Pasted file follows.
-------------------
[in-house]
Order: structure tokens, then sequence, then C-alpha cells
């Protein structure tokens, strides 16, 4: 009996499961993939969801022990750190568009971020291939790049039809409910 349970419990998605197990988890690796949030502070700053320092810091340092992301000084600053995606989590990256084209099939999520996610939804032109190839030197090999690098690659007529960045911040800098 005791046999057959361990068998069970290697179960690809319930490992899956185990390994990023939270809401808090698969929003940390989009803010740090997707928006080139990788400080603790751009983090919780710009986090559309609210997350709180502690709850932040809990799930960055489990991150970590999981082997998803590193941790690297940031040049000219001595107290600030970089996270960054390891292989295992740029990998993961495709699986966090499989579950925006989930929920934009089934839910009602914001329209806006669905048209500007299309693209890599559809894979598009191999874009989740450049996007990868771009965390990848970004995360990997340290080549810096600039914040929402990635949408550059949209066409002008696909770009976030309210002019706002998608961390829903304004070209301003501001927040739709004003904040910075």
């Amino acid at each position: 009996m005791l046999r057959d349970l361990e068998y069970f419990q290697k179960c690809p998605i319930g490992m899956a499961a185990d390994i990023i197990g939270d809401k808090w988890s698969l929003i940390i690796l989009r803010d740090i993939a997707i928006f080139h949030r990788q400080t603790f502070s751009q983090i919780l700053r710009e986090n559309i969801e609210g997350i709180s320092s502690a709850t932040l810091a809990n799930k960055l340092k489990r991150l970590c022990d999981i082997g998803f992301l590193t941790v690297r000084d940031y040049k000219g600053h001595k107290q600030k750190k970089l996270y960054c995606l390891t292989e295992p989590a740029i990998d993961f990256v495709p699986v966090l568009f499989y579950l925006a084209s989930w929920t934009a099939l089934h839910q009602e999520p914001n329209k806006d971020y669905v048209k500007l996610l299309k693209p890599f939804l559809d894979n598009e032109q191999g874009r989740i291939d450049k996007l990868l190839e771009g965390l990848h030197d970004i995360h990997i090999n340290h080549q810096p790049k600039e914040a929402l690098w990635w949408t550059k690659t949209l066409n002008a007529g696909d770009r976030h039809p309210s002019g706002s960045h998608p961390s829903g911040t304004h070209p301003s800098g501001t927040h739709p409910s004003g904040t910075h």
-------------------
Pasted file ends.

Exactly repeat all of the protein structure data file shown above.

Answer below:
[in-house]
Order: structure tokens, then sequence, then C-alpha cells
């Protein structure tokens, strides 16, 4: 009996499961993939969801022990750190568009971020291939790049039809409910 349970419990998605197990988890690796949030502070700053320092810091340092992301000084600053995606989590990256084209099939999520996610939804032109190839030197090999690098690659007529960045911040800098 005791046999057959361990068998069970290697179960690809319930490992899956185990390994990023939270809401808090698969929003940390989009803010740090997707928006080139990788400080603790751009983090919780710009986090559309609210997350709180502690709850932040809990799930960055489990991150970590999981082997998803590193941790690297940031040049000219001595107290600030970089996270960054390891292989295992740029990998993961495709699986966090499989579950925006989930929920934009089934839910009602914001329209806006669905048209500007299309693209890599559809894979598009191999874009989740450049996007990868771009965390990848970004995360990997340290080549810096600039914040929402990635949408550059949209066409002008696909770009976030309210002019706002998608961390829903304004070209301003501001927040739709004003904040910075």
């Amino acid at each position: 009996m005791l046999r057959d349970l361990e068998y069970f419990q290697k179960c690809p998605i319930g490992m899956a499961a185990d390994i990023i197990g939270d809401k808090w988890s698969l929003i940390i690796l989009r803010d740090i993939a997707i928006f080139h949030r990788q400080t603790f502070s751009q983090i919780l700053r710009e986090n559309i969801e609210g997350i709180s320092s502690a709850t932040l810091a809990n799930k960055l340092k489990r991150l970590c022990d999981i082997g998803f992301l590193t941790v690297r000084d940031y040049k000219g600053h001595k107290q600030k750190k970089l996270y960054c995606l390891t292989e295992p989590a740029i990998d993961f990256v495709p699986v966090l568009f499989y579950l925006a084209s989930w929920t934009a099939l089934h839910q009602e999520p914001n329209k806006d971020y669905v048209k500007l996610l299309k693209p890599f939804l559809d894979n598009e032109q191999g874009r989740i291939d450049k996007l990868l190839e771009g965390l990848h030197d970004i995360h990997i090999n340290h080549q810096p790049k600039e914040a929402l690098w990635w949408t550059k690659t949209l066409n002008a007529g696909d770009r976030h039809p309210s002019g706002s960045h998608p961390s829903g911040t304004h070209p301003s800098g501001t927040h739709p409910s004003g904040t910075h």